UPDATE 2-Aquarius Platinum boss resigns as sector feels heat

* No reason given for resignation with immediate effect

* Murray is third platinum boss to leave this year

* Shares fall over 10 percent in early trade

(Writes through with background, detail)

By Clara Ferreira-Marques

LONDON, Oct 8 (Reuters) - The chief executive of minerAquarius Platinum , industry veteran Stuart Murray, hasresigned with immediate effect after a decade at the helm,becoming the third boss of a major platinum producer to stepdown so far this year.

Aquarius, which announced the departure in a statement onMonday, gave no reason for Murray's resignation. But the movecomes at a time of unprecedented trouble in South Africa'splatinum industry, where strikes for higher wages have leftalmost 50 people dead, as the country experiences its worstsocial unrest since the end of apartheid in 1994.

Murray, a chemical engineer who began his career with numbertwo player Impala Platinum , was well-known in theindustry for his frank and sometimes controversial publiccomments, and his departure hit Aquarius shares, as investorsfretted it could signal more bad news to come.

During his time at the helm, Murray oversaw the growth ofthe company from a single mine to number four player, andsteered it through tough times. Those times included a mineaccident in 2010 that killed five employees and Zimbabweanefforts to claim a larger slice of mining revenue via"indigenisation" policies that threatened its Mimosa venture.

More recently, along with other executives in the sector, hebattled low platinum prices, safety stoppages and squeezedmargins that dragged Aquarius to a full-year loss.

Aquarius, which gets most of its production from SouthAfrica but also has the Mimosa mine in Zimbabwe, was one of thefirst major platinum miners to scale back activities because oflow prices, suspending operations at its Marikana joint venturewith Anglo American Platinum in June.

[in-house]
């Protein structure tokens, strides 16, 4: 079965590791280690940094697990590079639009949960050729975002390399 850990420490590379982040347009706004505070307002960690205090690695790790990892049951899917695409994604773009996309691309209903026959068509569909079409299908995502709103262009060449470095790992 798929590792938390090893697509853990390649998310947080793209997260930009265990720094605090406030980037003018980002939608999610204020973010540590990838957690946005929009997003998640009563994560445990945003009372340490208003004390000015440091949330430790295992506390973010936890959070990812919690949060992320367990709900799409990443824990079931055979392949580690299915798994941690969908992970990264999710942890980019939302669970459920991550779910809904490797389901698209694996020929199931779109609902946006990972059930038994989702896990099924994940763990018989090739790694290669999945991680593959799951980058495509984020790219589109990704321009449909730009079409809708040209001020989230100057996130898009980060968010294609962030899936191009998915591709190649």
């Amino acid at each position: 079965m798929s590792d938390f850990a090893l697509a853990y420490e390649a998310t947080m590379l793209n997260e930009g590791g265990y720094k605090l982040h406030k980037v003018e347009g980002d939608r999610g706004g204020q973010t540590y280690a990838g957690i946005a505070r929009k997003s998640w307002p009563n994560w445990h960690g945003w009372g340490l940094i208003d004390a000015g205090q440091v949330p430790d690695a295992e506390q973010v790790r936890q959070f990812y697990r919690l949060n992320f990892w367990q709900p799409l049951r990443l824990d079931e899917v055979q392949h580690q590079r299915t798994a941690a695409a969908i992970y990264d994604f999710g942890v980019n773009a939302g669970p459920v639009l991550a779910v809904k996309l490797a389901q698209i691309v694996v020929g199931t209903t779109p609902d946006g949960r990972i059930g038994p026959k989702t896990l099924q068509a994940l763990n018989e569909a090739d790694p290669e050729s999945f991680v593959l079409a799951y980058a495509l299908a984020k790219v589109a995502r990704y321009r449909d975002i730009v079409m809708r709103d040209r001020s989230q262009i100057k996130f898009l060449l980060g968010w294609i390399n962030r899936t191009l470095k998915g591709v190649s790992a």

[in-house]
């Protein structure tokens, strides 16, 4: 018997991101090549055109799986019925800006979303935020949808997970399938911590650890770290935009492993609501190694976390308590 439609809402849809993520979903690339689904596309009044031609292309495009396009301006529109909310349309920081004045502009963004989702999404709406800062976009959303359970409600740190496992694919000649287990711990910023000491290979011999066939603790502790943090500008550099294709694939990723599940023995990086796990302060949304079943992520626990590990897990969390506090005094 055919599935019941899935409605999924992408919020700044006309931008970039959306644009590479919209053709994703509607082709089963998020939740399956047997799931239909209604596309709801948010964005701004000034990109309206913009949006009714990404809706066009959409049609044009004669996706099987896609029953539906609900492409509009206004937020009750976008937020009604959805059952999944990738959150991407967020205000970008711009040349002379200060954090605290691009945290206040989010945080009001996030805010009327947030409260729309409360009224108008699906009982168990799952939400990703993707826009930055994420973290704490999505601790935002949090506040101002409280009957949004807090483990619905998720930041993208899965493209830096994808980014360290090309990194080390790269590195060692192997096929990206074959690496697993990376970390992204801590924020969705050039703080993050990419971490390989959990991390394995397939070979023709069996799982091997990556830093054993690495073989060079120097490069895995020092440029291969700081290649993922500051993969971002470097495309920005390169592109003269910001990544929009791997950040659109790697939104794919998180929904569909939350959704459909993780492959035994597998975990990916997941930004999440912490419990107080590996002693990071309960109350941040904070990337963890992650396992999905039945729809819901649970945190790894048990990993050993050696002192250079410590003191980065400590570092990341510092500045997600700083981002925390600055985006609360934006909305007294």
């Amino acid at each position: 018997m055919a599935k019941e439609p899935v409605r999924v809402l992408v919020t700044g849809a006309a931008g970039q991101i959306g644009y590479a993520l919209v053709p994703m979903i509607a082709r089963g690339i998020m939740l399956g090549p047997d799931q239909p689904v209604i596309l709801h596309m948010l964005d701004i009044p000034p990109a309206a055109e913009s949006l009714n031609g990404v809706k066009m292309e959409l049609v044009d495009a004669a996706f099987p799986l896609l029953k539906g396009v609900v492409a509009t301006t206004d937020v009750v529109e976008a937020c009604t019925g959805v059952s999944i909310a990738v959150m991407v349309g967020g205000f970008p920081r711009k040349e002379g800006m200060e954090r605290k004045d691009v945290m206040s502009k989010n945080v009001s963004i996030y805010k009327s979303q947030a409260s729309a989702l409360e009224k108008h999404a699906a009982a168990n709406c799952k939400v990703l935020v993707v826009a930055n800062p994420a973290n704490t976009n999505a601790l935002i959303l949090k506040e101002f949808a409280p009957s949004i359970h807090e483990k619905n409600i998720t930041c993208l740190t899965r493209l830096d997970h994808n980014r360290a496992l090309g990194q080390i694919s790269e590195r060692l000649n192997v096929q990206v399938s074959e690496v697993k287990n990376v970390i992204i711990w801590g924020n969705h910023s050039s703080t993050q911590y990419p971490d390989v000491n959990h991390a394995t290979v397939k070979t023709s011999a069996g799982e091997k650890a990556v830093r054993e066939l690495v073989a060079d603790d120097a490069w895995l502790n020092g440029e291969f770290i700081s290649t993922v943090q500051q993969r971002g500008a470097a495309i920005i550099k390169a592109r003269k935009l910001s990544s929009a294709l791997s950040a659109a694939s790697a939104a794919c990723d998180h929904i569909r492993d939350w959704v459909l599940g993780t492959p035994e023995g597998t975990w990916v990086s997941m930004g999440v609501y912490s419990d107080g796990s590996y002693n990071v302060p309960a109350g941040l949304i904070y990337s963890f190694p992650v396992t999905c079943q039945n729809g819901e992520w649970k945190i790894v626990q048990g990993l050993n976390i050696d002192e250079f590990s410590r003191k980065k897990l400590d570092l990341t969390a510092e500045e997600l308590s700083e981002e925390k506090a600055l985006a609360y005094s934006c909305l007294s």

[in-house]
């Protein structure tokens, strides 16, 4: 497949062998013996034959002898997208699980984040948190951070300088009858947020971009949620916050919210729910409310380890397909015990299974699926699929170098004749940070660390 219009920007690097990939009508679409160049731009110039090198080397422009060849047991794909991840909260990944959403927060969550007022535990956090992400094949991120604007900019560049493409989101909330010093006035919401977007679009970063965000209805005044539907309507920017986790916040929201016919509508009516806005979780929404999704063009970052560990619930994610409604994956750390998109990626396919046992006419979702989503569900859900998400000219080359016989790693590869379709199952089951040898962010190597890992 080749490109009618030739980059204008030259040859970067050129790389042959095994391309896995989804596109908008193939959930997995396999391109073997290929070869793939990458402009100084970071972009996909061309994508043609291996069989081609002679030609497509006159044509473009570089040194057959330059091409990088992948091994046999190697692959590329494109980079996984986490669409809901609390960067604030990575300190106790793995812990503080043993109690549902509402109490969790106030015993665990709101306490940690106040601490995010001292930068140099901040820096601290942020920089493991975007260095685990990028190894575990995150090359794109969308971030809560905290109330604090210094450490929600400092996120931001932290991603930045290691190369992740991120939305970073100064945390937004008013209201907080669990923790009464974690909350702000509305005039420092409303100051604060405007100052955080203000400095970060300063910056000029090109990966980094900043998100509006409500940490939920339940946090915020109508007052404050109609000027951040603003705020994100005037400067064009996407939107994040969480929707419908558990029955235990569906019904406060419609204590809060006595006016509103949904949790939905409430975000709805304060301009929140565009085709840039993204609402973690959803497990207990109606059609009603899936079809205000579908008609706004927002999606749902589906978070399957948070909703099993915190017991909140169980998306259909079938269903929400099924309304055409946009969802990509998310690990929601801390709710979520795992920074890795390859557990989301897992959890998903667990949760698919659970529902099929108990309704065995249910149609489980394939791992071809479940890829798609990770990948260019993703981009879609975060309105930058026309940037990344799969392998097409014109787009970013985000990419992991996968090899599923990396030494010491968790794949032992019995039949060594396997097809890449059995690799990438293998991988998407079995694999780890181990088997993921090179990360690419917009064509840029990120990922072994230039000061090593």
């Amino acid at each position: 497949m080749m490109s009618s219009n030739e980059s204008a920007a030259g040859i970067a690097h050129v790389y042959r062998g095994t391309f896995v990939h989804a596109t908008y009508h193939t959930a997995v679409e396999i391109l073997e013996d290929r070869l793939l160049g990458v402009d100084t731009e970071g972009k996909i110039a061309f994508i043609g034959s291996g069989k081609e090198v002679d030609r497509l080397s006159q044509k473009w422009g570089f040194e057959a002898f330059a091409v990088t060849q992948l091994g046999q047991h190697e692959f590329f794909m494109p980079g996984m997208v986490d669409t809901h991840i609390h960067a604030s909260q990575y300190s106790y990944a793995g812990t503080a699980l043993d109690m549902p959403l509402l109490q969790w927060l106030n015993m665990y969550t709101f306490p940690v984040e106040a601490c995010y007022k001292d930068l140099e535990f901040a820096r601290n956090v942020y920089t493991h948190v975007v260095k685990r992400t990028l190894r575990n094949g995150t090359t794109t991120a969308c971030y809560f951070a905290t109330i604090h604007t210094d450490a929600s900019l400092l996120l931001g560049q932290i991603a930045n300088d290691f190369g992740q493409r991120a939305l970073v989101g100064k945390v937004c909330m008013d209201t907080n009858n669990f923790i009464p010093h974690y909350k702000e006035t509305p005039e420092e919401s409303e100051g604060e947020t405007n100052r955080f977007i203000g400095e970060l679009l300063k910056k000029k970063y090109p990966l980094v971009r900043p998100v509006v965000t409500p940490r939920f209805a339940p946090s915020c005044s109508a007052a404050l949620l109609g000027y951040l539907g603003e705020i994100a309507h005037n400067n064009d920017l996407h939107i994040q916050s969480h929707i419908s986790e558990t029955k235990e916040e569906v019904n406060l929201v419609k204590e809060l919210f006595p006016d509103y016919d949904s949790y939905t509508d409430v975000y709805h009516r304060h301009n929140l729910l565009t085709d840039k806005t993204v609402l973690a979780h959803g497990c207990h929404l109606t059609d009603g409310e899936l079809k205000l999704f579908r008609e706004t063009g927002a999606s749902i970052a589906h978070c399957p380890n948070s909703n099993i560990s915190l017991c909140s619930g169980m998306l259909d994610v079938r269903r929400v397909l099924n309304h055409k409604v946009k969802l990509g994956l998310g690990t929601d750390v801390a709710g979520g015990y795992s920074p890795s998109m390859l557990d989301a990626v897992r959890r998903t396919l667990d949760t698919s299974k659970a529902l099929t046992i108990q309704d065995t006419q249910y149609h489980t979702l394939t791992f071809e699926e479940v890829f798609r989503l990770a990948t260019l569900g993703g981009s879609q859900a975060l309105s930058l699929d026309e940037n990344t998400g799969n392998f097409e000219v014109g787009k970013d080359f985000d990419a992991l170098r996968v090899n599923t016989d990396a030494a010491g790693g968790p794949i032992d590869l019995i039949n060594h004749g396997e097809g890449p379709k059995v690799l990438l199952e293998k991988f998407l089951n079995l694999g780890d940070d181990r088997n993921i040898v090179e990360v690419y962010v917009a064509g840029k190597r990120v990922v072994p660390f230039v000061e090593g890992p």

"Stuart Murray has pretty much been the face of AquariusPlatinum," Nomura analysts said in a morning note.

"After an extremely difficult last three years for thecompany there will be plenty of speculation surrounding whetheror not there is more bad news to come."

News of the resignation sent London-listed shares inAquarius down 10.5 percent to 42.99 pence at 0900 GMT,underperforming a 1.2 percent drop in the broader UK miningsector . Australian-listed shares closed down 6percent, while its Johannesburg stock fell almost 8 percent.

But Nomura analysts also saw positives, including apotential "fresh start" with new leadership for a miner that hasevolved since Murray took the chief executive role in 2001.

A replacement for Murray - also chairman of the miner'sprincipal, South African subsidiary - will be considered "in duecourse", Aquarius said, adding that he will continue at theminer until the end of March, for an "orderly handover".

Murray is the latest platinum boss to leave this year.

David Brown left the helm of Impala Platinum at the end ofJune, to be replaced by former Metorex boss Terence Goodlace,while Anglo American Platinum (Amplats) replaced veteran NevilleNicolau with iron ore executive Chris Griffith in July.

The third-largest platinum producer, Lonmin , hasappointed an acting chief executive as boss Ian Farmer pursuestreatment for an unpecified illness.

Aquarius, which in August reported a full-year loss for the12 months ended June 30, said that Jean Nel, formerly commercialdirector, would become its chief operating officer.

Zwelakhe Mankazana, a non-executive board member since 2007,has been appointed interim non-executive chairman of Aquarius'principal subsidiary, Aquarius Platinum South Africa.

(Additional reporting by Sarah Young; editing by KeironHenderson)

((clara.ferreira-marques@thomsonreuters.com)(+44 207 5423214)(Reuters Messaging:clara.ferreira-marques.thomsonreuters.com@reuters.net))

Keywords: AQUARIUS/